Next remove as many distractions as possible. This will of course mean putting your mobile phone away, also turn off any alerts, the noise is enough to create what is called a “dopamine bump”, a short pleasurable sensation which will make it almost impossible for you not to check your messages. Contrary to popular student culture, multi-tasking doesn’t work. You may feel as if you’re watching Game of Thrones and answering a question at the same time, in reality you are simply swapping attention between two competing activities, which is tiring and reduces levels of concentration.

Don’t study for too long or cramCramming can work in those later stages of revision, the problem when learning and not revising is it overloads short term memory resulting in you forgetting something from the day before. Little and often is the secret to effective study. We don’t have any hard evidence as to the optimum period of study but most believe something around one and a half hours works best. After your session make sure you have a reasonable break, 10, 20 or even 30 minutes, grab a cup of coffee or take a walk outside, it’s important to physically move. There is a lot of evidence to show that exercise helps improve concentration and the ability to focus on specific tasks.

Question practice is key – Although attempting questions can seem a little disheartening, especially if you get something wrong it is one of the most effective methods of learning. The process of answering a question involves what we call retrieval practice forcing the brain to think back over what has previously been learned and in so doing transferring knowledge into long term memory.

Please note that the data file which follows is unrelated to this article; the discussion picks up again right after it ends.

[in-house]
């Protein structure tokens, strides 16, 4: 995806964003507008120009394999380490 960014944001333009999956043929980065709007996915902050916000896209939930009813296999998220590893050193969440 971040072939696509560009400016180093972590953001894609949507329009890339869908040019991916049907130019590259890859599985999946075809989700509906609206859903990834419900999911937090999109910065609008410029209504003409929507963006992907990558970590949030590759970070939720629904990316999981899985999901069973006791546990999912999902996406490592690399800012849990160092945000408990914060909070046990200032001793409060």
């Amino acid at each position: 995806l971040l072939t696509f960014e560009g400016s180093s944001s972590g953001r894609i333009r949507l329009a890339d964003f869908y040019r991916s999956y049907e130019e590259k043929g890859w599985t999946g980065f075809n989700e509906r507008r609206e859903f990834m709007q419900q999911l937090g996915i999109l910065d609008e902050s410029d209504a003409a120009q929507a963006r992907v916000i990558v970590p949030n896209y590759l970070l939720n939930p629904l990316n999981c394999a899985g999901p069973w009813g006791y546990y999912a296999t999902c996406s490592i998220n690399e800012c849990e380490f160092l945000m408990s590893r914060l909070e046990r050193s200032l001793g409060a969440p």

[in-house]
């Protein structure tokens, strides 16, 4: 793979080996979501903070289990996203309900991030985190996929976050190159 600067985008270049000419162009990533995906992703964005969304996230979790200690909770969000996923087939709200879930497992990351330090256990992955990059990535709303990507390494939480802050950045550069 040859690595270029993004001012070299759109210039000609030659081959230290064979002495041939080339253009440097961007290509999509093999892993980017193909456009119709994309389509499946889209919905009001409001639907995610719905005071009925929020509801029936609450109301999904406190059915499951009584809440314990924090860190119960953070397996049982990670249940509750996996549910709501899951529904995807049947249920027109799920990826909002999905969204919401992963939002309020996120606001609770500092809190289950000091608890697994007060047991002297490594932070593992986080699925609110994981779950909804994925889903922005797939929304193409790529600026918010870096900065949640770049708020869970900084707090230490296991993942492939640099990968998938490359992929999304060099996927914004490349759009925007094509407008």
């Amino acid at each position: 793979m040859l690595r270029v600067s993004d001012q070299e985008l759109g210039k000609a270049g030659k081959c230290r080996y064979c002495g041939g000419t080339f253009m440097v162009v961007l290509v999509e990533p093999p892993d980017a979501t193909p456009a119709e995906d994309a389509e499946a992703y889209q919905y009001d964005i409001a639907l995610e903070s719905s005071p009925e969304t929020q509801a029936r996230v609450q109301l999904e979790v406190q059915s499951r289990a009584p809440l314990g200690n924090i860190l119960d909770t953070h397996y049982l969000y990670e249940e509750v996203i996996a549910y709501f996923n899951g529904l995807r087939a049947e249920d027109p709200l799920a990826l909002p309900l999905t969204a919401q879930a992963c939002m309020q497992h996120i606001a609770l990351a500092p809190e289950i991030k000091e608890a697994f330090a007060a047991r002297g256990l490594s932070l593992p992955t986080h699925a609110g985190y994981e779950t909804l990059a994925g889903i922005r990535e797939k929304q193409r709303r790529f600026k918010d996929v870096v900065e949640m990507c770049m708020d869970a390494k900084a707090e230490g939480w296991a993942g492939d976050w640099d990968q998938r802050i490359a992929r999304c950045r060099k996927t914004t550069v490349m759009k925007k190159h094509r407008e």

Keep in contact with others – fellow students can be a real help when it comes to clarifying problems or just giving moral support. Also don’t forget your University or College, they will be only too pleased to support you, with many providing, forums, technical help and direct contact with your lecturer/teacher.

Develop a positive mindset – working alone can result in moments of self-doubt which can turn to worry and or stress. The important point is that both of these are perfectly normal reactions to a challenging situation. There is a view that worry is simply the way in which the brain moves something up your list of priorities. Lists are a great way of dealing with worry, simply write down what you are worried about and turn it into an action. Remember a certain amount of stress can also be good, its continual long-term stress that can cause problems.
Drink lots of water and as mentioned above build exercise into your daily routine, it’s a great antidote to stress and who knows you might not only pass your next exam but end up with a six pack as well.

If you would like to find out more about studying from home, here is a short video.